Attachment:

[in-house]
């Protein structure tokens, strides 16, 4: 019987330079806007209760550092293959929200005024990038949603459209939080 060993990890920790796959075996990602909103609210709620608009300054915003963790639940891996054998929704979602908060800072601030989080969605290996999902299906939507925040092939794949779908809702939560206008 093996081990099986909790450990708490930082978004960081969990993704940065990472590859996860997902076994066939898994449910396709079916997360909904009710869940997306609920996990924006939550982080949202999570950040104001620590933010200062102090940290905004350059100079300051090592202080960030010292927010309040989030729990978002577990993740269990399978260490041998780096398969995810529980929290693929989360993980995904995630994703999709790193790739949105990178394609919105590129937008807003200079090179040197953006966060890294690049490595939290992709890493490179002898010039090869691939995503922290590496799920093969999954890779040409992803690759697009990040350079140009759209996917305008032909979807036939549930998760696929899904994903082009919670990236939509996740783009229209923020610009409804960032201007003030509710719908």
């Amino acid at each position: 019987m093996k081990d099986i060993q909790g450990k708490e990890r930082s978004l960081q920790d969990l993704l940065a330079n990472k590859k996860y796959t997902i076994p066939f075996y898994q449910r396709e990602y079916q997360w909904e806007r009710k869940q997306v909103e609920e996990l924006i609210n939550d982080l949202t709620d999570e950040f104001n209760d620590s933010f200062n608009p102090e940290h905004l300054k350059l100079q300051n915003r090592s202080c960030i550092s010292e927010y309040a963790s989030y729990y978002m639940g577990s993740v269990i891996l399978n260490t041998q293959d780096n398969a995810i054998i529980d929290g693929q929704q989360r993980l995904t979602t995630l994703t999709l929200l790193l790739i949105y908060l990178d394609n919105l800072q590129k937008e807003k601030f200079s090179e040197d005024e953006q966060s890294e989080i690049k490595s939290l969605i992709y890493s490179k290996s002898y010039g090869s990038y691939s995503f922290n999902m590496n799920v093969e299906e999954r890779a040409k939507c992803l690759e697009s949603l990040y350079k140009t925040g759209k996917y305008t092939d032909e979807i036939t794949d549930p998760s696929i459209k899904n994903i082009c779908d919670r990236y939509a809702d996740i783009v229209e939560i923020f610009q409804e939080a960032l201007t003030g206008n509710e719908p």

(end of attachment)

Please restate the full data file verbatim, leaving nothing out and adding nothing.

[in-house]
């Protein structure tokens, strides 16, 4: 019987330079806007209760550092293959929200005024990038949603459209939080 060993990890920790796959075996990602909103609210709620608009300054915003963790639940891996054998929704979602908060800072601030989080969605290996999902299906939507925040092939794949779908809702939560206008 093996081990099986909790450990708490930082978004960081969990993704940065990472590859996860997902076994066939898994449910396709079916997360909904009710869940997306609920996990924006939550982080949202999570950040104001620590933010200062102090940290905004350059100079300051090592202080960030010292927010309040989030729990978002577990993740269990399978260490041998780096398969995810529980929290693929989360993980995904995630994703999709790193790739949105990178394609919105590129937008807003200079090179040197953006966060890294690049490595939290992709890493490179002898010039090869691939995503922290590496799920093969999954890779040409992803690759697009990040350079140009759209996917305008032909979807036939549930998760696929899904994903082009919670990236939509996740783009229209923020610009409804960032201007003030509710719908």
């Amino acid at each position: 019987m093996k081990d099986i060993q909790g450990k708490e990890r930082s978004l960081q920790d969990l993704l940065a330079n990472k590859k996860y796959t997902i076994p066939f075996y898994q449910r396709e990602y079916q997360w909904e806007r009710k869940q997306v909103e609920e996990l924006i609210n939550d982080l949202t709620d999570e950040f104001n209760d620590s933010f200062n608009p102090e940290h905004l300054k350059l100079q300051n915003r090592s202080c960030i550092s010292e927010y309040a963790s989030y729990y978002m639940g577990s993740v269990i891996l399978n260490t041998q293959d780096n398969a995810i054998i529980d929290g693929q929704q989360r993980l995904t979602t995630l994703t999709l929200l790193l790739i949105y908060l990178d394609n919105l800072q590129k937008e807003k601030f200079s090179e040197d005024e953006q966060s890294e989080i690049k490595s939290l969605i992709y890493s490179k290996s002898y010039g090869s990038y691939s995503f922290n999902m590496n799920v093969e299906e999954r890779a040409k939507c992803l690759e697009s949603l990040y350079k140009t925040g759209k996917y305008t092939d032909e979807i036939t794949d549930p998760s696929i459209k899904n994903i082009c779908d919670r990236y939509a809702d996740i783009v229209e939560i923020f610009q409804e939080a960032l201007t003030g206008n509710e719908p």